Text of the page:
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Even Amazon Can Be Hacked

Even Amazon Can Be Hacked

In 2018, Amazon was struck by a considerable attack, with hackers taking funds from approximately 100 seller accounts, according to a Bloomberg report. Between May and October 2018, Amazon sellers were struck approximately 100 times, draining funds from the seller control platform to augment their own funds. According to the investigation, the first fraudulent transaction took place on May 16, 2018, with an undisclosed amount being stolen. The hackers utilized phishing attacks in order to scam their targets.

“Unknown Hack”

On May 8, 2019, almost a year to the day after the first transaction was made, an Amazon spokesperson claimed that the company had completed investigating the compromised accounts, and had been the victim of an “extensive” fraud. The extent of the fraud was large enough where two banking companies, Barclays and Prepay Technologies (who is a partial subsidiary of Mastercard) are caught up in the crime.

Ultimately, Amazon neglected to disclose the true scope of the hack, but a report by Bloomberg indicated that over one billion dollars were dispersed to merchants in 2018 via Amazon Capital Services U.K. While there is currently no figure provided by the company, if large portions of that money was subverted, it could rank as one of the largest hacks in the history of online commerce, and certainly the biggest fraud that has involved Amazon. 

Amazon, which has a business model built to be largely automated, has done a remarkable job of keeping personally identifiable information from being hacked over the years, but in today’s threat-persistent culture, even the most secure companies can have situations happen to them that jeopardize their ability to complete financial and information transactions, regardless of how much they invest in cybersecurity.

Phishing Attacks

Just because this article mentions a major fraud involving the world’s largest online retailer in no way means that hackers have moved on from trying to hack small businesses. Small businesses face the majority of hacking attacks, mainly because they have the least amount of security to thwart. In fact, if Amazon can fall victim to phishing attacks, it’s not a stretch to believe that your company is susceptible. With millions of phishing messages sent every day, many of which target small businesses, having a strategy to educate your staff is extremely important.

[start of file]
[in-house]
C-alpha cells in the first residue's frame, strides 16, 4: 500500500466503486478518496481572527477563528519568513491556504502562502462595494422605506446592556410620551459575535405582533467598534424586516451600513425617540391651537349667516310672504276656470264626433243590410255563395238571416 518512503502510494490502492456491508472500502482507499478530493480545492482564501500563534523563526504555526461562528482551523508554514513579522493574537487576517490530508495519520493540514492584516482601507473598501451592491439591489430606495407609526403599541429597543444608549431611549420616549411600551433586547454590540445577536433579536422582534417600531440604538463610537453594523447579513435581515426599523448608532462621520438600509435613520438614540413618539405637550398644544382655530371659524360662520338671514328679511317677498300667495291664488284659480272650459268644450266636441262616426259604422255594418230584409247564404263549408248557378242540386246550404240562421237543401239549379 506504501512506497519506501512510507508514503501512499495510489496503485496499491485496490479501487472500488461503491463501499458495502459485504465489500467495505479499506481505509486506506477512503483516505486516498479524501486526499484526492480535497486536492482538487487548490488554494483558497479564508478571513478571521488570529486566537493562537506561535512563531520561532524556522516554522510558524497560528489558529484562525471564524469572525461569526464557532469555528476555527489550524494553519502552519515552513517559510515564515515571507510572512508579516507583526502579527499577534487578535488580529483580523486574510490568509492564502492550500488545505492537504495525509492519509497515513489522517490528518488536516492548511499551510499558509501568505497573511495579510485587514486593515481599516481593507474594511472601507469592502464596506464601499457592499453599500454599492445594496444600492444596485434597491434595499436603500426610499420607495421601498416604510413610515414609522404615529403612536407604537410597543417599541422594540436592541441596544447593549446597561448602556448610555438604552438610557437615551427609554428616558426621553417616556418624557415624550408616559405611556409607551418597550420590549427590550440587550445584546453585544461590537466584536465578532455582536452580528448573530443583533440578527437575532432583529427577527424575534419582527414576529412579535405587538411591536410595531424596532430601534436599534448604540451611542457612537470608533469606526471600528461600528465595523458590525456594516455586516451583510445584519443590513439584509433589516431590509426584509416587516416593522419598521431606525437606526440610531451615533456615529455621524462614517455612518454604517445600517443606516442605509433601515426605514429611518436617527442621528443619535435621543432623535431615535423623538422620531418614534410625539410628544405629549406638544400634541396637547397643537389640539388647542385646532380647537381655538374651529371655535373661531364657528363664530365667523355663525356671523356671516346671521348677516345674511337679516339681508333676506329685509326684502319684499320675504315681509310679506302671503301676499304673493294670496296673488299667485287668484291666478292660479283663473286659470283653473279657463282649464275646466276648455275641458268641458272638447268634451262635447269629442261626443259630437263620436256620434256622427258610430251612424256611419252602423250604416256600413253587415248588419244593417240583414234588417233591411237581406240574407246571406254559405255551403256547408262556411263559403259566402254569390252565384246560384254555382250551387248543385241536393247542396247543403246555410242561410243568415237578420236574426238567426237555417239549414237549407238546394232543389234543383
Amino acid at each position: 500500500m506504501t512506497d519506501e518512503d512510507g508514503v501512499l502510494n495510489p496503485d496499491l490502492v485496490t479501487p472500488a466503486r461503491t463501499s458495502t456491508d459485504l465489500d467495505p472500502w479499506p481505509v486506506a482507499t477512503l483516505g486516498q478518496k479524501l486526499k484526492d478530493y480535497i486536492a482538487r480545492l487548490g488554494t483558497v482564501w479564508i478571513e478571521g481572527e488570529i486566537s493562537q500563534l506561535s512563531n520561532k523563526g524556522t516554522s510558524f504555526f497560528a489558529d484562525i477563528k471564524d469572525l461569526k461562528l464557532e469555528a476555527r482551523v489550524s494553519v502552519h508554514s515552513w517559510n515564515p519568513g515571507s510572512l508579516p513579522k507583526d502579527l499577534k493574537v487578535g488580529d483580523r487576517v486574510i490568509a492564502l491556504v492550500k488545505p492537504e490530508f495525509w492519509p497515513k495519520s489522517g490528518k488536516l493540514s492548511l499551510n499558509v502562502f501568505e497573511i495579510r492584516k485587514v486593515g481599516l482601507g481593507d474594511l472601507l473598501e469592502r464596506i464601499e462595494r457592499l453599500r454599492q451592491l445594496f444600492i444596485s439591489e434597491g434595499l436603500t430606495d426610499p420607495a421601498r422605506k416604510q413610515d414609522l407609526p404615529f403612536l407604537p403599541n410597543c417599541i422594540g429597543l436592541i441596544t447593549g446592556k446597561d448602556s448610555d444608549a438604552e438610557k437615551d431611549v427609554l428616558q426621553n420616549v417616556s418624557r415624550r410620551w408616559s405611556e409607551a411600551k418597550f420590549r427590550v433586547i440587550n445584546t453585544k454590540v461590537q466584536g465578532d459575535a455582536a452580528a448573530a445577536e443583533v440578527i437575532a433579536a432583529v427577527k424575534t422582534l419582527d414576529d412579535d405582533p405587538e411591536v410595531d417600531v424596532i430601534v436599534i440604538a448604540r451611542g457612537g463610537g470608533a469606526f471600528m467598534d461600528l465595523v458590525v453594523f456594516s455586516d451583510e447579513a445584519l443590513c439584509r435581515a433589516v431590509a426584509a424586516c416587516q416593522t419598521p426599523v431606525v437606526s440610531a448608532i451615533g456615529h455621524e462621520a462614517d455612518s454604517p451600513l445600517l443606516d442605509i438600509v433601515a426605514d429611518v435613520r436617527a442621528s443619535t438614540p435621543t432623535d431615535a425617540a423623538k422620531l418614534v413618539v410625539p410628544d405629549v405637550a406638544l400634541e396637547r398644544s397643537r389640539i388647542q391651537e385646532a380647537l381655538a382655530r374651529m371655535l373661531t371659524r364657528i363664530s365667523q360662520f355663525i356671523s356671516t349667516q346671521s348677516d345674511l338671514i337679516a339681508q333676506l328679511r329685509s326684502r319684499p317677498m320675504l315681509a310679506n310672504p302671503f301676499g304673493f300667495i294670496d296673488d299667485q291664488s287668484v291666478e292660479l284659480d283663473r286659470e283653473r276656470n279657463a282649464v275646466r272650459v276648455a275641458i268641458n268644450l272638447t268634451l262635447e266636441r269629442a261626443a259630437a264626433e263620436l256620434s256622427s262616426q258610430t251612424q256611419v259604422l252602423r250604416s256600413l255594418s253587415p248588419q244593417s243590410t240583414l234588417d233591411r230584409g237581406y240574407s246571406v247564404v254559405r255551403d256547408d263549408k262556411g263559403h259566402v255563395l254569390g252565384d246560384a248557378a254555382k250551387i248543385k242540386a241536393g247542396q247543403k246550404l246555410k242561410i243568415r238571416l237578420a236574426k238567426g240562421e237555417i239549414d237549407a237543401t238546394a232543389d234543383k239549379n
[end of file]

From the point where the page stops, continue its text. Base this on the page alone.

The best way to go about doing that is to be proactive. Getting your staff to understand that they are on the front lines of a never-ending cyberwar and what they need to learn in order to keep themselves, and your organization free from the serious risks that come from falling victim of phishing attacks. Some things you can prioritize:

  • Annual education and training - Have a comprehensive plan in place to educate new and current staff that is updated and required annually.
  • Having strong passwords - Since phishing is a form of social engineering, the hackers on the other end of the phishing attack are simply looking for access. Having strong passwords will keep them out much longer than weak ones. 
  • Avoid shadow IT - Make it clear that all software has to pass through IT first, before it is downloaded onto a workstation. It may seem inefficient at first, but the company will be better off vetting a software solution before it gains access to your organization’s network.
  • Provide cloud storage - When people are constantly on the move and have a lot of responsibilities, they will often upload their work into their personal cloud-based file storage. This can be risky behavior, even if the employee’s motives are solid. Keep your company’s data hosted on its own infrastructure.

With these four tips you can go a long way toward protecting your business, and your staff, from the detrimental characteristics of a phishing attack.

If you need help with your organization’s cybersecurity, or if you simply want some help outlining a strategy to use, contact the IT professionals at Aniar IT Services today at 094 90 48200 .

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